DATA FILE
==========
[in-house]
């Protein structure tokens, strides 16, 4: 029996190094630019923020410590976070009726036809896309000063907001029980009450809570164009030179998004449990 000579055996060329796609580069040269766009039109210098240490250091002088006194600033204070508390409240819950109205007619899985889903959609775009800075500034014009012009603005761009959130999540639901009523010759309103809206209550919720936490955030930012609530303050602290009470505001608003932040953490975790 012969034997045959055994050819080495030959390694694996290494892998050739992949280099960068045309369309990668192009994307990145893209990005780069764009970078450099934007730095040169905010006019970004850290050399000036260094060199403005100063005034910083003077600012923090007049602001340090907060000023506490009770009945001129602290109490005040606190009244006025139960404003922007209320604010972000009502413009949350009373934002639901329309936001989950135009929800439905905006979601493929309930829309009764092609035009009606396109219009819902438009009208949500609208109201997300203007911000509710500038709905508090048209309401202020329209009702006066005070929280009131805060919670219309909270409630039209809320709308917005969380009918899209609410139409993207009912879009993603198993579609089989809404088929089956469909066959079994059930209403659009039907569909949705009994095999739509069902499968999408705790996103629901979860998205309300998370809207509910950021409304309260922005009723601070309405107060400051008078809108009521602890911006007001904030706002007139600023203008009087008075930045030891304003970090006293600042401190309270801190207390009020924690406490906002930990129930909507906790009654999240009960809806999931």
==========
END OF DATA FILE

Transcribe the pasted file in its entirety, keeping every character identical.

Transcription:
[in-house]
């Protein structure tokens, strides 16, 4: 029996190094630019923020410590976070009726036809896309000063907001029980009450809570164009030179998004449990 000579055996060329796609580069040269766009039109210098240490250091002088006194600033204070508390409240819950109205007619899985889903959609775009800075500034014009012009603005761009959130999540639901009523010759309103809206209550919720936490955030930012609530303050602290009470505001608003932040953490975790 012969034997045959055994050819080495030959390694694996290494892998050739992949280099960068045309369309990668192009994307990145893209990005780069764009970078450099934007730095040169905010006019970004850290050399000036260094060199403005100063005034910083003077600012923090007049602001340090907060000023506490009770009945001129602290109490005040606190009244006025139960404003922007209320604010972000009502413009949350009373934002639901329309936001989950135009929800439905905006979601493929309930829309009764092609035009009606396109219009819902438009009208949500609208109201997300203007911000509710500038709905508090048209309401202020329209009702006066005070929280009131805060919670219309909270409630039209809320709308917005969380009918899209609410139409993207009912879009993603198993579609089989809404088929089956469909066959079994059930209403659009039907569909949705009994095999739509069902499968999408705790996103629901979860998205309300998370809207509910950021409304309260922005009723601070309405107060400051008078809108009521602890911006007001904030706002007139600023203008009087008075930045030891304003970090006293600042401190309270801190207390009020924690406490906002930990129930909507906790009654999240009960809806999931």